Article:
What the future of the auto industry will look like
Surging demand for cars in rapidly growing nations will mean a robust car industry in 20 years. The US will have a piece of it – though smaller than today – and the models it turns out will be much greener as the iconic industry reinvents itself.
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Given the number of people in the developing world who can now afford a basic auto, or will soon be able to, the global vehicle industry may not yet have seen its period of greatest growth. “The motor vehicle manufacturing industry, which is 100 years old, is only now emerging from its infancy,” conclude Ronald Haddock and John Jullens, analysts at Booz & Company, in a recent report.Skip to next paragraph
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Once a nation’s gross domestic product reaches $10,000 per capita, its rate of automobile ownership accelerates, according to Booz & Company data. Among those countries that have not yet reached that point, but will soon, are Russia, India, China, Malaysia, Indonesia, and Iran.
The bottom line: Even given the recession, world auto sales could total 715 million units over the next nine years. And the most important attribute a car can have in this new global market may not be electric drive or plug-in technology, but low expense. When a farmer from rural China goes looking to upgrade from his motorbike, the first thing he’ll look for is something he can afford.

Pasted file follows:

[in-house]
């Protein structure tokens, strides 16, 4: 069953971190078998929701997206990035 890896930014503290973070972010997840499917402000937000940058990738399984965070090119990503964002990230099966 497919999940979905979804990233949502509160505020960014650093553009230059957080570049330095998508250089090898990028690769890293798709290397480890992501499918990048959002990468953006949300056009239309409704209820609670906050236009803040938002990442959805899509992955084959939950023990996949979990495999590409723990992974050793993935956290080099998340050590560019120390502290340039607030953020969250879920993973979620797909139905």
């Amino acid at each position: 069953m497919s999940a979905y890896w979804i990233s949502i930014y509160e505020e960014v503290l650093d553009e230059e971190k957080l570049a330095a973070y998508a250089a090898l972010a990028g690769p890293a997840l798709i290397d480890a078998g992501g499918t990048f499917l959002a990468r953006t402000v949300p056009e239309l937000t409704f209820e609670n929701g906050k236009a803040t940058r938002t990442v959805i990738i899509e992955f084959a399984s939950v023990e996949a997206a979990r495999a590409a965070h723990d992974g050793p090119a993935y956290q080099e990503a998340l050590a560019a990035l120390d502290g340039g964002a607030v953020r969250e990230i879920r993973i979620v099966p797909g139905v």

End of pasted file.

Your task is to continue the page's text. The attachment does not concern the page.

That is why the Tata Nano is such a big deal. It is the world’s cheapest production car, with a price tag of about $2,500. No, its trunk does not open. (Access is from the inside.) Engineers shaved costs by attaching wheels with three lug nuts, instead of four. It looks like a beanbag chair, or possibly a large kitchen appliance. But when its Indian manufacturer, Tata Motors, began taking orders for the car this spring, it sold 200,000 in 16 days.
Demand for low-priced vehicles around the world soon will be huge, says Hiroshi Hasegawa, president of SC-ABeam Automotive Consulting in Tokyo. And that business may not go to Buick or Volkswagen or Toyota. Even in Japan, young adults now covet cellphones as status items but see cars as simply a way to get around. “I would expect Chinese and Indian low-priced cars to meet such demand,” says Mr. Hasegawa.
In the 1970s, Japanese automakers invaded the US and Western Europe with efficient small cars, tapping a market the locals did not know existed. Now, those same manufacturers may be planning for a different kind of global competition, in which many more firms than before take part. “We expect to move into a multipolar age,” says Hasegawa.
And what part of this market do the Japanese want to predominate in? Yep – hybrids and other electric-drive vehicles. Toyota and Honda beat US firms to the marketplace with hybrids, and they are not eager to cede that ground to anyone – even an eager upstart like Bright Automotive, with its friendly 100-mile-per-gallon van.
Toyota expects that by 2020, hybrids will account for more than 20 percent of its annual sales volume.
“Japanese carmakers acquired technologies and production know-how on [hybrids and electric vehicles] a long time ago,” says Koji Endo, an auto analyst with Credit Suisse in Tokyo. “They will continue to improve their techniques while cutting costs in the next five years.”
Takehiko Kambayashi contributed from Tokyo.